For example, in the case of Triple Play Sports Bar and Grille v. NLRB, employees engaged each other in a social media post concerning the employer’s tax withholdings on employee paychecks. The Second Circuit Court of Appeals agreed with the NLRB’s conclusion that the post and subsequent employee “likes” were protected, concerted activity under the NLRA, and discharging the employees for this social media activity was deemed unlawful. Here again, social media is another area where care must be taken before responding to employee leaks on social media.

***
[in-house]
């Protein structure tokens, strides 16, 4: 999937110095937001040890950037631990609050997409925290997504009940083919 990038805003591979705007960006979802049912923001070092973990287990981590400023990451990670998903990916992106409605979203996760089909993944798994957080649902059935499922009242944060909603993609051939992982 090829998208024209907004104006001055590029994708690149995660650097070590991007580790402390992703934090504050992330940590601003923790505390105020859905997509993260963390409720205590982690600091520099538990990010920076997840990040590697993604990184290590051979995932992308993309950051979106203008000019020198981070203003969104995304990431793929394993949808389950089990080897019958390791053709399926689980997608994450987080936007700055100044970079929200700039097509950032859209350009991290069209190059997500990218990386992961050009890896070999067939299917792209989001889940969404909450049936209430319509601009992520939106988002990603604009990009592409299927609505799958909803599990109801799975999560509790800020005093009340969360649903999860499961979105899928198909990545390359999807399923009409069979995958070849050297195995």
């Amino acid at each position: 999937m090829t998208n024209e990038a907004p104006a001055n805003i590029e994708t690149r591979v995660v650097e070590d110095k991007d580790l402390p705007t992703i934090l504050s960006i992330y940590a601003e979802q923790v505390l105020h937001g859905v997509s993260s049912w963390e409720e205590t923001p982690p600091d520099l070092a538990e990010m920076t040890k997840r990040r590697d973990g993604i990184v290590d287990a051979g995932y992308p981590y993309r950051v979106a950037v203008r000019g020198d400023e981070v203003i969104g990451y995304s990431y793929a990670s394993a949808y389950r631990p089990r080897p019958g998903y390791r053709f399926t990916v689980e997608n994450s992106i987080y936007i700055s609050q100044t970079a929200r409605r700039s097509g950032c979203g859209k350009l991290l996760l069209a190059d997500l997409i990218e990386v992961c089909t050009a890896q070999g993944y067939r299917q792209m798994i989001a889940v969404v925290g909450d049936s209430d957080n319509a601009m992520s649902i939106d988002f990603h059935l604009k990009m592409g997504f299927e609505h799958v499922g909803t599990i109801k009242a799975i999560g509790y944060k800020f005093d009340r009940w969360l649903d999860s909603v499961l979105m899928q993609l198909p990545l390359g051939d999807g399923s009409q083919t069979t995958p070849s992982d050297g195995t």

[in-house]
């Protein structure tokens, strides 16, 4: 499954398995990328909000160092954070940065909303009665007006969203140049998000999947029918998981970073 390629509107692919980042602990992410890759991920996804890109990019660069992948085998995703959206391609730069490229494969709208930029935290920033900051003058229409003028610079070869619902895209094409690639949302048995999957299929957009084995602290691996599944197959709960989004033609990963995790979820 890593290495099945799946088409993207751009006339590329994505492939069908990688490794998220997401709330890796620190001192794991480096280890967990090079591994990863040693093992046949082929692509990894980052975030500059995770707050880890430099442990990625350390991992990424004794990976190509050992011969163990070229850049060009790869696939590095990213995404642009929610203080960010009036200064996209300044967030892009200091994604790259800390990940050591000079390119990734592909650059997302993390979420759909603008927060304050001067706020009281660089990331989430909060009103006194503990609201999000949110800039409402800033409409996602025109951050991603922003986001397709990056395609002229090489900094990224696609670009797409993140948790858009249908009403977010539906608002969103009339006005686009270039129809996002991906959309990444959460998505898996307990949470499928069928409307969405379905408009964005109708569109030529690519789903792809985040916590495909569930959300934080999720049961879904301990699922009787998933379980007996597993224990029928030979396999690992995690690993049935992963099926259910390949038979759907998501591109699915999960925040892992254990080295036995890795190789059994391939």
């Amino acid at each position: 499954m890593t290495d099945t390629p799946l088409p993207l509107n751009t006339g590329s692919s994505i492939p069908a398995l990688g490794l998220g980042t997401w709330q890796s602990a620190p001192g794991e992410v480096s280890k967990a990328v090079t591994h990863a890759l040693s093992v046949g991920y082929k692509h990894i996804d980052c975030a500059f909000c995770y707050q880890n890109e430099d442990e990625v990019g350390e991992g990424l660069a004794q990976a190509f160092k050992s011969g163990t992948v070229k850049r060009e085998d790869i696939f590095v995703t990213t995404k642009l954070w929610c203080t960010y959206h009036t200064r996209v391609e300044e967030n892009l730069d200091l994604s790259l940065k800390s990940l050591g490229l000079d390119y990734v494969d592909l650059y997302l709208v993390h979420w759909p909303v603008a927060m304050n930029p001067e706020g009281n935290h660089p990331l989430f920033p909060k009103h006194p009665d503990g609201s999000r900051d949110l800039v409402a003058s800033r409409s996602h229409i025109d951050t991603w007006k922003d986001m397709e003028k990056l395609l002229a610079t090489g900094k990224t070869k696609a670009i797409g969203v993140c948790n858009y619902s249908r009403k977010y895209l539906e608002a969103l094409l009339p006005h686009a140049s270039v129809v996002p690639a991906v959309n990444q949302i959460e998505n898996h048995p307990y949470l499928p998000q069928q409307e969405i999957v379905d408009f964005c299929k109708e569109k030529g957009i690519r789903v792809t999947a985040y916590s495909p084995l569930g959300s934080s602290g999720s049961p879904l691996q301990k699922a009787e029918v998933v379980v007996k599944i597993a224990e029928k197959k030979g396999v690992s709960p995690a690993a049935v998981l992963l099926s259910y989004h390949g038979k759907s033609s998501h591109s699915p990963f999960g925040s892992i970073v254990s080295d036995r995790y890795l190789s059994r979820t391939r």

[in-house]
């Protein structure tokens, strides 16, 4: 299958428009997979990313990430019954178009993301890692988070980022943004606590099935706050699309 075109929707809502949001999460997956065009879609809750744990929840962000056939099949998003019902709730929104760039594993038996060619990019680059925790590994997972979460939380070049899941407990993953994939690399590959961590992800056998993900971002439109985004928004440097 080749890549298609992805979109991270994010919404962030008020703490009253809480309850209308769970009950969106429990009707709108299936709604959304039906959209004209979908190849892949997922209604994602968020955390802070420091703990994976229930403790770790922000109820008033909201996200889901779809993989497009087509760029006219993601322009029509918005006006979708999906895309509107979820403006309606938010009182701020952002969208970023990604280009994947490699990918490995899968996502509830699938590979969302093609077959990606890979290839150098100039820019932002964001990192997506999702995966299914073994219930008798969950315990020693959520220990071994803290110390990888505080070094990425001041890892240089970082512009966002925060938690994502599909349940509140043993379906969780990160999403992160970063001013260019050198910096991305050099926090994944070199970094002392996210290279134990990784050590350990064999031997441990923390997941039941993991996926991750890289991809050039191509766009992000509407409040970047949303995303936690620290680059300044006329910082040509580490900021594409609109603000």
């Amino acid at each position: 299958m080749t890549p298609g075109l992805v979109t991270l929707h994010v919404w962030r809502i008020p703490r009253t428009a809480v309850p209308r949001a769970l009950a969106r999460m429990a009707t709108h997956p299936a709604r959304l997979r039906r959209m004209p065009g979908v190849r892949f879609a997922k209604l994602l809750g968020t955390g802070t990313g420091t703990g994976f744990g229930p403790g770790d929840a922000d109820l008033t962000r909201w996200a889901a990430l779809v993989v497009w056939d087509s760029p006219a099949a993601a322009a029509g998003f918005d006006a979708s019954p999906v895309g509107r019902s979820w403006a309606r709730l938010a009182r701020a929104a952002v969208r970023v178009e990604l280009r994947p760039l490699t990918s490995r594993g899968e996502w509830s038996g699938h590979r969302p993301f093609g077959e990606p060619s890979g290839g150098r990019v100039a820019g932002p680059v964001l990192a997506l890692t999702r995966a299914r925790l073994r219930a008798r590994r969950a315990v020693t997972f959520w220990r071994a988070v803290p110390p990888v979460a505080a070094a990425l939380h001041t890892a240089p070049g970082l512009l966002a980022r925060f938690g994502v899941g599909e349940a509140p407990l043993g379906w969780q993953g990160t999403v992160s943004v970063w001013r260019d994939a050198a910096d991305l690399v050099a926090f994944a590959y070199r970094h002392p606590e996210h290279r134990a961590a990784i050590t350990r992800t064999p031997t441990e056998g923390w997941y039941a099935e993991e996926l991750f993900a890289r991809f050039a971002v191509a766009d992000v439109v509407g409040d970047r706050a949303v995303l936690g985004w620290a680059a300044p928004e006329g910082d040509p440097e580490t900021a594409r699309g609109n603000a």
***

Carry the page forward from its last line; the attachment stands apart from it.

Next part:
Employee “leaks” of private information are not exclusive to the federal government. They can cause trouble for any workplace and may even have critical effects on information that enjoys strong legal protections. How and when an employer should respond is different in each scenario, but any leak should be carefully examined to stay in compliance with state and federal employment laws.